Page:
Romania PM Escapes Censure in Autism Comment Row :: Balkan Insight

Romanian PM Viorica Dancila. Photo: Bogdan Cristel/EPA.

Romanian human rights activists expressed anger on Tuesday after the country’s anti-discrimination council decided the previous day that Prime Minister Viorica Dancila did not offend people with autism spectrum disorder when she called MEPs “autistic” for opposing changes to the country’s justice system.

Romania’s National Anti-Discrimination Council decided on Monday that Dancila did not go beyond the limits of freedom of expression and ruled almost unanimously to not sanction her.

The only member who voted against the ruling was the head of the council, Asztalos Csaba, who advocated that Dancila should at least be given a warning because, as an official, she used the word “autistic” pejoratively and indirectly caused offence.

“There is hate discourse in society and this label, coming from a senior dignitary, is a negative signal,” Csaba said on Monday.

Two weeks ago, Dancila accused Romanian MEPs who opposed the ruling Social Democratic Party’s bill aimed at curbing prosecutors’ independence and influence of “knowingly spreading disinformation at the EU, despite knowing the truth,” and called them “autistic”.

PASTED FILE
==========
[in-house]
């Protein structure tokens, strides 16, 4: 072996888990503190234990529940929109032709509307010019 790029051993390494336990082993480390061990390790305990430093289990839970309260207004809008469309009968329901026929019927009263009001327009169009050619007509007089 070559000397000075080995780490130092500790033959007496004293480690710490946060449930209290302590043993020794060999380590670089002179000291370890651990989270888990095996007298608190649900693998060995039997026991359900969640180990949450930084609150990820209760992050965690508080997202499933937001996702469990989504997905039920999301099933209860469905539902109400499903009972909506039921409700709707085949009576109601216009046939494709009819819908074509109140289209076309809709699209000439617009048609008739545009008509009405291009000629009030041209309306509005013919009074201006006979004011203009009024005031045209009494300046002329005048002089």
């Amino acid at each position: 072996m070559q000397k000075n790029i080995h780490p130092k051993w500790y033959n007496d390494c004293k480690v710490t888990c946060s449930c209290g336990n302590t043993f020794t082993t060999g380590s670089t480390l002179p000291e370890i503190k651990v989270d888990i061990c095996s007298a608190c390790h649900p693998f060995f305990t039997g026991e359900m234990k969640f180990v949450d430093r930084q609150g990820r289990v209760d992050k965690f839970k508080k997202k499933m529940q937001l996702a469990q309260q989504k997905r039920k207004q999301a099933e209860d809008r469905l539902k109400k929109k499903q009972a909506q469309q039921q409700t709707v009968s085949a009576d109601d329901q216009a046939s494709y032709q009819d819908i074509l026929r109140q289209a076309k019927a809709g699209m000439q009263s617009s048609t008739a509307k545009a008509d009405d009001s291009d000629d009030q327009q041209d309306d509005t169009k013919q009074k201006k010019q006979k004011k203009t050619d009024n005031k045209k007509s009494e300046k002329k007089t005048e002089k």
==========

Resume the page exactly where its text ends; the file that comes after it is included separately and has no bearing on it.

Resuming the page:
The statement angered rights activists and 20 organisations filed a complaint to the National Anti-Discrimination Council, despite the fact that Dancila apologised the next day in a press statement, saying that she did not mean the comment to be offensive.

The rights groups however said that although they knew Dancila’s statement was not made with negative intentions, they regretted that the council decided not to punish her.

They argued that Dancila was not the only politician who has made offensive statements about autism and that institutions should hold officials responsible for the negligent use of offensive terms in public speech.

“We did not want to crucify a dignitary in the public arena for not knowing the sense of the words he/she uses and, maybe, even worse, not knowing the stigma implications of using the word ‘autism’ in this way,” Ana Dragu, the head of Europa Autism Association, wrote in a Facebook post on Monday night.

“Nobody knows they are doing, nobody intends to offend anyone when they do offend someone, nobody wants to stigmatise when they stigmatise, nobody answers for anything,” Dragu added.

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